Let’s use a Las-Vegas metaphor. God holds the cards. All the cards are His. He deals me a hand to play in this short life. And He tells me, “Son, play your hand to win friends for eternal life. Play your hand so that when the game is over, which it will be very soon, the other players will say of you, ‘That’s a kind person. That’s a God-fearing person. That’s a person who listens before he speaks, smiles before he frowns, and gives with no thought of taking.’”

Win friends for eternal life with whatever you have to work with now. Because soon you will die. And then it won’t matter what kind of phone you own. Or whether or not your brother owes you $5,000, and never paid you back. Or whether you were right or wrong when you insisted that the house be painted that particular color, even though your wife wanted it to be a different color.

None of that will matter. Only kindness, honesty, generosity, piety, humility, justice, chastity, and faithfulness will matter. The godly things. They last.

The steward thought of his future, and it put the present into perspective. The Lord asks us to do the same. Life is short. Pray hard. Love. Let go of everything else.

Merton and Conscience


a ceremony at St. Raymond’s Maronite cathedral

I have traveled west for a few days, chasing the spirit of Fr. Thomas Merton–and trying to get out of my dear parochial vicars’ way, which I thanked my pastor for doing sometimes, when I was young.

I have reached the west bank of the Mississippi River; now it’s about time to turn around for home.  But last Sunday I made some new Maronite Catholic friends, when I subbed for the abouna at St. Elias in Roanoke, and I want to let them know that I got as far as St. Raymond’s Maronite Cathedral, on Lebanon Drive, near the St. Louis Purina factory.

..The best Mertonian advice I have found so far (which he gives in his reflections on conscience in No Man is an Island):

We ought to stop taking our conscious plans and decisions with such infinite seriousness.

…Our dear Virginia-Senator Tim Kaine apparently has predicted same-sex “marriages” in church.  In response, our Bishop DiLorenzo temperately affirmed that such a strange fantasy cannot come to pass.

My own words for Senator Kaine:  You have misdiagnosed our national problems, brother.  We have a baby shortage.  We need more babies.  And I think we all know where babies come from, amigo.  You are barking up the wrong tree.

Pope Francis shoes Paris

Holy Fathers’ shoes participated in the canceled cimate march in Paris last year

…Speaking of politics, now that the presidential debates shortly will descend upon us, let’s remind ourselves:

We Catholics are pro-life, pro-baby, pro-immigrant, pro-real-health-care, pro-good-old-fashioned-marriage, and pro-Paris-Agreement on carbon-emission reduction.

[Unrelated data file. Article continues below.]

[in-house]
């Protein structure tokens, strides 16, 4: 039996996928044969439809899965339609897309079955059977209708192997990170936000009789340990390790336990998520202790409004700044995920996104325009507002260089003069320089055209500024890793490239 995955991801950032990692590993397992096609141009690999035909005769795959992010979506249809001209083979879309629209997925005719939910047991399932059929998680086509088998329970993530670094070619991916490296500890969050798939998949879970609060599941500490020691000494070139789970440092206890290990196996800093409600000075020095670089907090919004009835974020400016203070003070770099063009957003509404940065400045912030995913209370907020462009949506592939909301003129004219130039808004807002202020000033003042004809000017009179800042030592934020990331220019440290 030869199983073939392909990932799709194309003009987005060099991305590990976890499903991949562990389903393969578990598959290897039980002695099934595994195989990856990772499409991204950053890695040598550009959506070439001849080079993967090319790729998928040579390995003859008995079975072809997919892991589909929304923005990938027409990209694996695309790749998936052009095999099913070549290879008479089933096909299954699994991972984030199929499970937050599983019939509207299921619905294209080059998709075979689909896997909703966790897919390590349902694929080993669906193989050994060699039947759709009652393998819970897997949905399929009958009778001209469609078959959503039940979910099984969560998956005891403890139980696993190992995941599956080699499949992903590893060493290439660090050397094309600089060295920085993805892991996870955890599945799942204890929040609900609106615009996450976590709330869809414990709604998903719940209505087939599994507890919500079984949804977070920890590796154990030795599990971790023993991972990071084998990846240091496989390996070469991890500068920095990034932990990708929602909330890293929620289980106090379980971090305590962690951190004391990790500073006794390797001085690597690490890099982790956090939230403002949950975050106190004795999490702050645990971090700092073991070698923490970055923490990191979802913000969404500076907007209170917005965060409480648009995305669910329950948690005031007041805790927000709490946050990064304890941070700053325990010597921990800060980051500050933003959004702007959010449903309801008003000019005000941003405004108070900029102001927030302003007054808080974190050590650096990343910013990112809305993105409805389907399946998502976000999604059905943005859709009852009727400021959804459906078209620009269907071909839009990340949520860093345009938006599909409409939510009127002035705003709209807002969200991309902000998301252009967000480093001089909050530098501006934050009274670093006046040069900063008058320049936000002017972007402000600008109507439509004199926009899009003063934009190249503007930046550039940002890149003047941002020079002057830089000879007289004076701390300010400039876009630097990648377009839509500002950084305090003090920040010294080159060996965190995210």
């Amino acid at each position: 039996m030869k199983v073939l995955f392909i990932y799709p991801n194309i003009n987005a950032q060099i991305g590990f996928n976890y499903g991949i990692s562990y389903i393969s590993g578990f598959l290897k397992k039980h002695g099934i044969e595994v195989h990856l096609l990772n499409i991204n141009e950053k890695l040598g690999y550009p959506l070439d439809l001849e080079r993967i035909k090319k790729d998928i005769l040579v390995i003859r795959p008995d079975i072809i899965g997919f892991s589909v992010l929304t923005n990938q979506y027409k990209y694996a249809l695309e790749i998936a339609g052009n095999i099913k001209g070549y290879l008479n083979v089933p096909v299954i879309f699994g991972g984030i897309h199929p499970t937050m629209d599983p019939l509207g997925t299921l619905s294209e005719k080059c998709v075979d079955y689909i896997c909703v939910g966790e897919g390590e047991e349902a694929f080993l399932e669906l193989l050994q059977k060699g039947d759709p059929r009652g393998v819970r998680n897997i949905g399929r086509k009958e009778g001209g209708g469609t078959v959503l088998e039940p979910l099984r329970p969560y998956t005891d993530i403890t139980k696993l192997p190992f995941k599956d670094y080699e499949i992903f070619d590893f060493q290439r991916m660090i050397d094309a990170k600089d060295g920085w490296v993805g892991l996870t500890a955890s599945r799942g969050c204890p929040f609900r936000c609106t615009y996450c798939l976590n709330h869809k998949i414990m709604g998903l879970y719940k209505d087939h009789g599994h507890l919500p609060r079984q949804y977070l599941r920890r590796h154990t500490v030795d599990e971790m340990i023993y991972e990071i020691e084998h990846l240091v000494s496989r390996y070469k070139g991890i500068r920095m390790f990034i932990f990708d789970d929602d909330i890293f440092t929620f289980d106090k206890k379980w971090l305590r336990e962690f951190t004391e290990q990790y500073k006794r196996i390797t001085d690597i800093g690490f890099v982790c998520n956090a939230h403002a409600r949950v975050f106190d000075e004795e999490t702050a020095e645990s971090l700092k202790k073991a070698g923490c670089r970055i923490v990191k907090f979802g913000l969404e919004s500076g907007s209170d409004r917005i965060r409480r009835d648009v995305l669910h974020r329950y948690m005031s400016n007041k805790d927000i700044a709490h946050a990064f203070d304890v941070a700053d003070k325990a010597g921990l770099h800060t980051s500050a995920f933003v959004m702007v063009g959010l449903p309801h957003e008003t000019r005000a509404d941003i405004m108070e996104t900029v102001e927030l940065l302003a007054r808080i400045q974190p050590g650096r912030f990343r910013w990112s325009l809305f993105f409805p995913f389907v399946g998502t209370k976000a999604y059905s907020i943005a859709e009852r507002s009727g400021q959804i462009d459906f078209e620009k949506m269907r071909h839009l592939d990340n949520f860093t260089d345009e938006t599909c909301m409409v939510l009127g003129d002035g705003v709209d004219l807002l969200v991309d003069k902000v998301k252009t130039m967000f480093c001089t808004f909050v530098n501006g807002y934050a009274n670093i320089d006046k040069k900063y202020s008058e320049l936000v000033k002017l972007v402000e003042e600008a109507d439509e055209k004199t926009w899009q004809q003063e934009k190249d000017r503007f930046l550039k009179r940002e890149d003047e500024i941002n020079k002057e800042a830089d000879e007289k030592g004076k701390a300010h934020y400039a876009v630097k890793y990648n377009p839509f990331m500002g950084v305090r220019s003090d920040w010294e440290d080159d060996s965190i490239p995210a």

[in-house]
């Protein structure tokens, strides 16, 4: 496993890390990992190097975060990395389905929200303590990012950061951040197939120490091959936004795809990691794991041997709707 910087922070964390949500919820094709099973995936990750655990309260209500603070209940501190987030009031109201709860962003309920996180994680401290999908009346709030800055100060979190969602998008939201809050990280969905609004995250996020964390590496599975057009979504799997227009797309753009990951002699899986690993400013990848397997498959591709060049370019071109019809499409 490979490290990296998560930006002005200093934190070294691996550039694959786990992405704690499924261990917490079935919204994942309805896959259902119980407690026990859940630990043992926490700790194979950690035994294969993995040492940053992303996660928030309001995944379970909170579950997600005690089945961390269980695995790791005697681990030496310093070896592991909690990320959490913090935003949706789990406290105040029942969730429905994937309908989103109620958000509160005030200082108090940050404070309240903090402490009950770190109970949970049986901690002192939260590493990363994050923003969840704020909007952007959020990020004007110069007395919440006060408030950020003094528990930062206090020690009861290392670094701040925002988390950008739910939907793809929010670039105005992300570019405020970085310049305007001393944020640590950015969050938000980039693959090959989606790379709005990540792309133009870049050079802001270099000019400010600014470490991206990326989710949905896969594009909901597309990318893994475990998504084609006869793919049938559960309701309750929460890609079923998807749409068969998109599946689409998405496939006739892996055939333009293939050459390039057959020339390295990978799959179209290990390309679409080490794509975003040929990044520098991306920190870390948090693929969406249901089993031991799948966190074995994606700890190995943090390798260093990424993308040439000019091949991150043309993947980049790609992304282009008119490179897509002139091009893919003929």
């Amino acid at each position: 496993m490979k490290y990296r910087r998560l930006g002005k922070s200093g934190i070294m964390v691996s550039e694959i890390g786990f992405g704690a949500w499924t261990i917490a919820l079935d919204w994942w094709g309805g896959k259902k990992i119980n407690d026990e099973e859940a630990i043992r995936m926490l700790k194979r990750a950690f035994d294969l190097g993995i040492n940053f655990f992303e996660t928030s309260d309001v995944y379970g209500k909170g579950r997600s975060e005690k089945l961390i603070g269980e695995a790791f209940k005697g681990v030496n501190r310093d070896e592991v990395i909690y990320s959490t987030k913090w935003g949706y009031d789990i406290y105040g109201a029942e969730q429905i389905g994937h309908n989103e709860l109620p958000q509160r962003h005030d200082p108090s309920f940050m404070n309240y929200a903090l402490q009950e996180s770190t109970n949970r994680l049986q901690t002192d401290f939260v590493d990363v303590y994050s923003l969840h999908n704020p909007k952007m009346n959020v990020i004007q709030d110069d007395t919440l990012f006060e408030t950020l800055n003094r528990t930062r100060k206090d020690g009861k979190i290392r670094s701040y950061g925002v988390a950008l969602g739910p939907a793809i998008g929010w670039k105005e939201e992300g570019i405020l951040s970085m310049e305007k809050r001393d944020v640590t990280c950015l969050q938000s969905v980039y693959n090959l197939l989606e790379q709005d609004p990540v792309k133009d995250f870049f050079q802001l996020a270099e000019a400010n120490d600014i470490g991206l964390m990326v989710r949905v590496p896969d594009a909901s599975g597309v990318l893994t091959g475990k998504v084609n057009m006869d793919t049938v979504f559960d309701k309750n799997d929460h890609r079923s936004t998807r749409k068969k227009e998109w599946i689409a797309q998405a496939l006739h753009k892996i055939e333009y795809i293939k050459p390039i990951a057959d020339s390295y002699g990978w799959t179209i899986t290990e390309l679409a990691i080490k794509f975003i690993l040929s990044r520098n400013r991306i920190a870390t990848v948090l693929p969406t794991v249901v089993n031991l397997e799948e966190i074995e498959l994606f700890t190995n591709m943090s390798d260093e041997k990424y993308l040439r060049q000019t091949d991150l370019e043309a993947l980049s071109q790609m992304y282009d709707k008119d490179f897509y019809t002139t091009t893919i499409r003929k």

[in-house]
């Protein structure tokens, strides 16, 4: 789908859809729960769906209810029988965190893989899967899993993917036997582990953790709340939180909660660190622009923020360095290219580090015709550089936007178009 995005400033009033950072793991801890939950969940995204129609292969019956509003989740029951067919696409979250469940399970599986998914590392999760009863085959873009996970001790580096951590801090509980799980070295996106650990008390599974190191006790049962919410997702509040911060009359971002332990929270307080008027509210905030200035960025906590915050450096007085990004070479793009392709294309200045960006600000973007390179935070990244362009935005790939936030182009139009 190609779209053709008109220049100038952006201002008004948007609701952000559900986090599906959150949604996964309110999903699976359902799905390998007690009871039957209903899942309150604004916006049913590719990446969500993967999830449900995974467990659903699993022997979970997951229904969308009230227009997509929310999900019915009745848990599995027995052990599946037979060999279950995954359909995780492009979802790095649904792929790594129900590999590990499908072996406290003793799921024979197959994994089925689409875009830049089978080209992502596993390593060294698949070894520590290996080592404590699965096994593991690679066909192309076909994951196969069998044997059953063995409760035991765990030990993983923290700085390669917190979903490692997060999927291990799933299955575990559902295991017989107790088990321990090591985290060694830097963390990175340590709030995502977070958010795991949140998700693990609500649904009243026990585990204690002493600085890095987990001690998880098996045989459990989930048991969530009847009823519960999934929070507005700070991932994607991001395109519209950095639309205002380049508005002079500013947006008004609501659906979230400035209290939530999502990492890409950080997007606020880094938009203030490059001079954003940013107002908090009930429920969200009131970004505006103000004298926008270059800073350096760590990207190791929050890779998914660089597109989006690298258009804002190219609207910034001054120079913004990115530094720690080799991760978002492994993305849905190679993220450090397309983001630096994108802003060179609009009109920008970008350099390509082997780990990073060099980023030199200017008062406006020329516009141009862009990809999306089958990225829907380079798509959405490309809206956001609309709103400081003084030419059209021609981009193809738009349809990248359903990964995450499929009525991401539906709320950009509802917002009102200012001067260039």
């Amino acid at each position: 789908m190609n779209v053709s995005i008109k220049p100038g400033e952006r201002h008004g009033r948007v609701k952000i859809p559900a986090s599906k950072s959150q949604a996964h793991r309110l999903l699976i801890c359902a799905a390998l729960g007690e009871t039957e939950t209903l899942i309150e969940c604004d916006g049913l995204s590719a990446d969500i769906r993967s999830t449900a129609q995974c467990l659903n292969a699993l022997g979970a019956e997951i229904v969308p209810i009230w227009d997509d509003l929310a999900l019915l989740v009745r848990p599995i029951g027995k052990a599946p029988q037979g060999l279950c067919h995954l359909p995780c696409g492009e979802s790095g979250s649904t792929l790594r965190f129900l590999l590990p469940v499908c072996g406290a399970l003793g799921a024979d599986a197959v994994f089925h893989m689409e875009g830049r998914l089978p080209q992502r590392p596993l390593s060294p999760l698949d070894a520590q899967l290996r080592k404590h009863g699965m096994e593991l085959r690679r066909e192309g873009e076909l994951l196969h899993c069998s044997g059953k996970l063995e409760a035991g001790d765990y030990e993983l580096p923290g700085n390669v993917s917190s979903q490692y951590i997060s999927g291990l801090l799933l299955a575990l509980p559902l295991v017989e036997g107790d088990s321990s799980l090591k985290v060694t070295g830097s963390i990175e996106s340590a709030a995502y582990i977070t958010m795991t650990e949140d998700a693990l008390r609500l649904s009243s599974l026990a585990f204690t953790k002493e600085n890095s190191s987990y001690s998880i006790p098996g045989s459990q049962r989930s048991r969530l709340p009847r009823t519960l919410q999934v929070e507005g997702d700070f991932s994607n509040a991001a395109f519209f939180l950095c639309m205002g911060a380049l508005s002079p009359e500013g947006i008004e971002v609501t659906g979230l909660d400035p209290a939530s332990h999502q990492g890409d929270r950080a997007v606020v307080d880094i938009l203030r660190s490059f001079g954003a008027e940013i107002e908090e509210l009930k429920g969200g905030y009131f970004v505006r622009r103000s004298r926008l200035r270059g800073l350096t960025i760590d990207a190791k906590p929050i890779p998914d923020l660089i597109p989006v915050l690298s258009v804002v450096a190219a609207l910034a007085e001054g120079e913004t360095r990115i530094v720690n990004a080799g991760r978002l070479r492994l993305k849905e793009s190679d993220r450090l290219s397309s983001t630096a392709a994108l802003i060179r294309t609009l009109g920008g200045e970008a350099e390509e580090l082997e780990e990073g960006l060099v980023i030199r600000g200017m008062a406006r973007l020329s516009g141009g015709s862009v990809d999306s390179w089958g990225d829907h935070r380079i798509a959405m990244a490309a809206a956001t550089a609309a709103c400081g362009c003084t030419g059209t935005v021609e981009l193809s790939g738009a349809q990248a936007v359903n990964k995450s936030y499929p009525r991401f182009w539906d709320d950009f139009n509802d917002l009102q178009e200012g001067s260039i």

Praised be the Lord Jesus Christ that our USA and China have agreed to the Paris agreement now, making it much more likely to come into effect.

…Also:  apparently Pope Francis wrote to the bishops of Argentina about some guidelines they had given for Catholics in second marriages.

Knowing anything about pastoral problems in Argentina certainly exceeds my paygrade. But Father Merton offers some profound insights into conscience. He expresses himself beautifully, and I recommend reading his own words, but allow me to summarize a few points.

1. On the one hand, “conscience” means that I act freely, making a choice for myself.  Animals don’t have consciences.  But on the other hand, conscience presumes the guidance of a higher authority.  God governs things, not me. Acting out of “conscience” means submitting myself to the truth.

2. Faith underlies the operation of conscience.  I believe in God, and I believe that God exercises His authority through properly established laws.  Holy Mother Church’s laws, above all.

3. Ergo, I act freely when I make decisions guided by just and true laws. That’s how I discern the will of God.

The Lord gives us holy inspirations all the time.  But we have to sort those inspirations out from all the interior impulses that we experience, many of which are not holy.  The most-basic principle for sorting it out:  If what I want to do involves breaking a just law, then that impulse doesn’t come from God.

I don’t mean to minimize the pain and confusion that divorced people may feel about receiving Holy Communion.  But we have a much more fundamental issue to face:  the law of conjugal love itself demands lifetime fidelity, and there’s nothing any priest or pope can say to anyone that can change that.

No one can have a peaceful conscience and a tranquil soul without attaining some level of chastity–that is: true joy in exercising sovereign command over my sexual expression of love, so that I am always honest with it.

What I’m getting ready to say may involve some over-simplification, but not much more that a few percentage-points’ worth:

We can solve most of our sixth-commandment problems by going for a walk instead.  If it’s raining, use an umbrella.  Just keep your pants on, and go for a walk instead.

Repeat 100 times.  Then the whole situation will become immeasurably clearer.

Merton and the West

Bright Lights Big City sunrise Michael J Fox

Bright Ligths, Big City, by Jay McInerney, doesn’t have a lot of scenes that take place in the full light of dawning day.  But the last scene does.

Jamie* sobers up finally and finds himself hungry.  He meets a bread truck making early downtown deliveries.  Jamies doesn’t have any cash, since he blew it all the during the night.  So he trades the driver his fancy Ray Bans for a loaf of bread–and a fresh start on life.